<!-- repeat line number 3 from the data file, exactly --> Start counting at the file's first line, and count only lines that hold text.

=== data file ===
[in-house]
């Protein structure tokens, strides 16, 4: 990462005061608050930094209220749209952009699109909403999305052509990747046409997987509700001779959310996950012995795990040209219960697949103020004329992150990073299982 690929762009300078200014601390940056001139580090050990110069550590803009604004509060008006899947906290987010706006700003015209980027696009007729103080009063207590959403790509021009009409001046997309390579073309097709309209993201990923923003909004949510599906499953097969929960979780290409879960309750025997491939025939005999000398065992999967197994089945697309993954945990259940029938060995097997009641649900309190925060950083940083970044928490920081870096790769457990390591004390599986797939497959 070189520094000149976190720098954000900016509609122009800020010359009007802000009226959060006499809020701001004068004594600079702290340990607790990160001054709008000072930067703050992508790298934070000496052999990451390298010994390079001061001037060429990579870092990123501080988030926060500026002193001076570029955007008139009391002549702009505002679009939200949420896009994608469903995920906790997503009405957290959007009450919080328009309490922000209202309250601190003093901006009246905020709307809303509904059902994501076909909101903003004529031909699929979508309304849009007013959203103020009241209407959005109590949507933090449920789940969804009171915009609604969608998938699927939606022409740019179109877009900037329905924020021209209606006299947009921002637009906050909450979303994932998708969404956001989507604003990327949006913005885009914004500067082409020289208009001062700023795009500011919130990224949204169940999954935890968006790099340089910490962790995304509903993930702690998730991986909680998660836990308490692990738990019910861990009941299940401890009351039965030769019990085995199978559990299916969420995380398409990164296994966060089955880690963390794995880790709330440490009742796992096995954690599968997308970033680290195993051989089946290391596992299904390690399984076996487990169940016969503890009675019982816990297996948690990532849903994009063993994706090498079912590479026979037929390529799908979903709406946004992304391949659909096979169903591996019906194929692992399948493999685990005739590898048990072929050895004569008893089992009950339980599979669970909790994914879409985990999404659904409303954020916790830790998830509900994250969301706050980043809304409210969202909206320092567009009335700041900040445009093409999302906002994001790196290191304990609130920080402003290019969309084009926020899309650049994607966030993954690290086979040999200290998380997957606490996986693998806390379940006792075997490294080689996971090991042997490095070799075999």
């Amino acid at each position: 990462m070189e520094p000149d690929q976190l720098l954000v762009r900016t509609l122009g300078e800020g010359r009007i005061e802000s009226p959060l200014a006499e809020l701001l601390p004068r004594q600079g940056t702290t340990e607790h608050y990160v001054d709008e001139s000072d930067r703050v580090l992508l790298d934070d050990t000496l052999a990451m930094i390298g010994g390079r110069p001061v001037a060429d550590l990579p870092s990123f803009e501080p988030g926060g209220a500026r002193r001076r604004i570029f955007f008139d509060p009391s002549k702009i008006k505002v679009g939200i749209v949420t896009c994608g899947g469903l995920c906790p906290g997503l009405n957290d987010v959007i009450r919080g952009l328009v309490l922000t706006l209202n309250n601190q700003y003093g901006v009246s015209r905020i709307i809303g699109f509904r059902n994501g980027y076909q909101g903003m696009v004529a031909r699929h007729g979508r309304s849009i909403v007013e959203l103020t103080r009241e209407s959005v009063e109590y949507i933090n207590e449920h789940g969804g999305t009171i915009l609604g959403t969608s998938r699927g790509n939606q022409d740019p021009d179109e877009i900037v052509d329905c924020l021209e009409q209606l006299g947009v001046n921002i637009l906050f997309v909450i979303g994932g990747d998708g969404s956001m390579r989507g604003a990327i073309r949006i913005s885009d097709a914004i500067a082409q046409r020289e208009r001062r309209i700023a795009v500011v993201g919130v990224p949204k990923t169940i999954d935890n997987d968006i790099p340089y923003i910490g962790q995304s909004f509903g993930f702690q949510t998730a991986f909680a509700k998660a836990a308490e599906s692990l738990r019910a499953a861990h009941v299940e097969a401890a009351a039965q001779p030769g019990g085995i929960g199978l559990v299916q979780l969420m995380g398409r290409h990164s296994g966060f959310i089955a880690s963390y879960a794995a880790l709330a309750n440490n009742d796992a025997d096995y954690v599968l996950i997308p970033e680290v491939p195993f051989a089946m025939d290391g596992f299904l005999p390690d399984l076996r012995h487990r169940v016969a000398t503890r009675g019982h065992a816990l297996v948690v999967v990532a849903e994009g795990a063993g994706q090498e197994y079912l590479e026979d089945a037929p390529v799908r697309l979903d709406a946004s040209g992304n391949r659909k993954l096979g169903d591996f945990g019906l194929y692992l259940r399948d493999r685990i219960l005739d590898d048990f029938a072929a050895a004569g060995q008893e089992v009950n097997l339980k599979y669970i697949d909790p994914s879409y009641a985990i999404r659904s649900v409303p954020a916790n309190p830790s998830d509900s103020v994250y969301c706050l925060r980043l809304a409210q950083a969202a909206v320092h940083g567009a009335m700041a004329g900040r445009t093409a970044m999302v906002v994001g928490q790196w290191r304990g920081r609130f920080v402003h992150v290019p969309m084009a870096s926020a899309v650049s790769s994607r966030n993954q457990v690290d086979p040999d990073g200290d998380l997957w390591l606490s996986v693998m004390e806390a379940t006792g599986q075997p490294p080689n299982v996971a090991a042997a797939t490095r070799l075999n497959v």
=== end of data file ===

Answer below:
């Amino acid at each position: 990462m070189e520094p000149d690929q976190l720098l954000v762009r900016t509609l122009g300078e800020g010359r009007i005061e802000s009226p959060l200014a006499e809020l701001l601390p004068r004594q600079g940056t702290t340990e607790h608050y990160v001054d709008e001139s000072d930067r703050v580090l992508l790298d934070d050990t000496l052999a990451m930094i390298g010994g390079r110069p001061v001037a060429d550590l990579p870092s990123f803009e501080p988030g926060g209220a500026r002193r001076r604004i570029f955007f008139d509060p009391s002549k702009i008006k505002v679009g939200i749209v949420t896009c994608g899947g469903l995920c906790p906290g997503l009405n957290d987010v959007i009450r919080g952009l328009v309490l922000t706006l209202n309250n601190q700003y003093g901006v009246s015209r905020i709307i809303g699109f509904r059902n994501g980027y076909q909101g903003m696009v004529a031909r699929h007729g979508r309304s849009i909403v007013e959203l103020t103080r009241e209407s959005v009063e109590y949507i933090n207590e449920h789940g969804g999305t009171i915009l609604g959403t969608s998938r699927g790509n939606q022409d740019p021009d179109e877009i900037v052509d329905c924020l021209e009409q209606l006299g947009v001046n921002i637009l906050f997309v909450i979303g994932g990747d998708g969404s956001m390579r989507g604003a990327i073309r949006i913005s885009d097709a914004i500067a082409q046409r020289e208009r001062r309209i700023a795009v500011v993201g919130v990224p949204k990923t169940i999954d935890n997987d968006i790099p340089y923003i910490g962790q995304s909004f509903g993930f702690q949510t998730a991986f909680a509700k998660a836990a308490e599906s692990l738990r019910a499953a861990h009941v299940e097969a401890a009351a039965q001779p030769g019990g085995i929960g199978l559990v299916q979780l969420m995380g398409r290409h990164s296994g966060f959310i089955a880690s963390y879960a794995a880790l709330a309750n440490n009742d796992a025997d096995y954690v599968l996950i997308p970033e680290v491939p195993f051989a089946m025939d290391g596992f299904l005999p390690d399984l076996r012995h487990r169940v016969a000398t503890r009675g019982h065992a816990l297996v948690v999967v990532a849903e994009g795990a063993g994706q090498e197994y079912l590479e026979d089945a037929p390529v799908r697309l979903d709406a946004s040209g992304n391949r659909k993954l096979g169903d591996f945990g019906l194929y692992l259940r399948d493999r685990i219960l005739d590898d048990f029938a072929a050895a004569g060995q008893e089992v009950n097997l339980k599979y669970i697949d909790p994914s879409y009641a985990i999404r659904s649900v409303p954020a916790n309190p830790s998830d509900s103020v994250y969301c706050l925060r980043l809304a409210q950083a969202a909206v320092h940083g567009a009335m700041a004329g900040r445009t093409a970044m999302v906002v994001g928490q790196w290191r304990g920081r609130f920080v402003h992150v290019p969309m084009a870096s926020a899309v650049s790769s994607r966030n993954q457990v690290d086979p040999d990073g200290d998380l997957w390591l606490s996986v693998m004390e806390a379940t006792g599986q075997p490294p080689n299982v996971a090991a042997a797939t490095r070799l075999n497959v």